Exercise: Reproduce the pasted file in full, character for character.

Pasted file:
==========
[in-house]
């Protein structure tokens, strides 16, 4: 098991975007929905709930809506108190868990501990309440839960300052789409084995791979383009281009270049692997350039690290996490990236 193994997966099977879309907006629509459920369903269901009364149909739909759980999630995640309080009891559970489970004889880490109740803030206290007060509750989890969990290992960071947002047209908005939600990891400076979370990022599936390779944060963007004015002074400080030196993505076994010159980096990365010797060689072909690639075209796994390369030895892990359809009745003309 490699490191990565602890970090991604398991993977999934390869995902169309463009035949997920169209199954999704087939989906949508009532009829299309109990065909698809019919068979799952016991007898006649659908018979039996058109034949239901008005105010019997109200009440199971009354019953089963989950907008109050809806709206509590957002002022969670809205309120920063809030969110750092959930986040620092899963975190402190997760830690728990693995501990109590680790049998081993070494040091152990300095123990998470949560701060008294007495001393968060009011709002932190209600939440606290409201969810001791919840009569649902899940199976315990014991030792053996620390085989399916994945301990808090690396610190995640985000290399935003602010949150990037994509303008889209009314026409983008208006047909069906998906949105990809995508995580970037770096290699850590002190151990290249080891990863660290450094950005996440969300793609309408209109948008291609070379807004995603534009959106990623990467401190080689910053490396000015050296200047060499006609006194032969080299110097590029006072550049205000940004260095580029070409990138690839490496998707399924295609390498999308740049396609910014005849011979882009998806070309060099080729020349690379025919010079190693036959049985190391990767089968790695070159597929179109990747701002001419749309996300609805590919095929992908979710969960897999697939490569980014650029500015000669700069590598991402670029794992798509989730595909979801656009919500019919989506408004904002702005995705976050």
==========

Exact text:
[in-house]
């Protein structure tokens, strides 16, 4: 098991975007929905709930809506108190868990501990309440839960300052789409084995791979383009281009270049692997350039690290996490990236 193994997966099977879309907006629509459920369903269901009364149909739909759980999630995640309080009891559970489970004889880490109740803030206290007060509750989890969990290992960071947002047209908005939600990891400076979370990022599936390779944060963007004015002074400080030196993505076994010159980096990365010797060689072909690639075209796994390369030895892990359809009745003309 490699490191990565602890970090991604398991993977999934390869995902169309463009035949997920169209199954999704087939989906949508009532009829299309109990065909698809019919068979799952016991007898006649659908018979039996058109034949239901008005105010019997109200009440199971009354019953089963989950907008109050809806709206509590957002002022969670809205309120920063809030969110750092959930986040620092899963975190402190997760830690728990693995501990109590680790049998081993070494040091152990300095123990998470949560701060008294007495001393968060009011709002932190209600939440606290409201969810001791919840009569649902899940199976315990014991030792053996620390085989399916994945301990808090690396610190995640985000290399935003602010949150990037994509303008889209009314026409983008208006047909069906998906949105990809995508995580970037770096290699850590002190151990290249080891990863660290450094950005996440969300793609309408209109948008291609070379807004995603534009959106990623990467401190080689910053490396000015050296200047060499006609006194032969080299110097590029006072550049205000940004260095580029070409990138690839490496998707399924295609390498999308740049396609910014005849011979882009998806070309060099080729020349690379025919010079190693036959049985190391990767089968790695070159597929179109990747701002001419749309996300609805590919095929992908979710969960897999697939490569980014650029500015000669700069590598991402670029794992798509989730595909979801656009919500019919989506408004904002702005995705976050």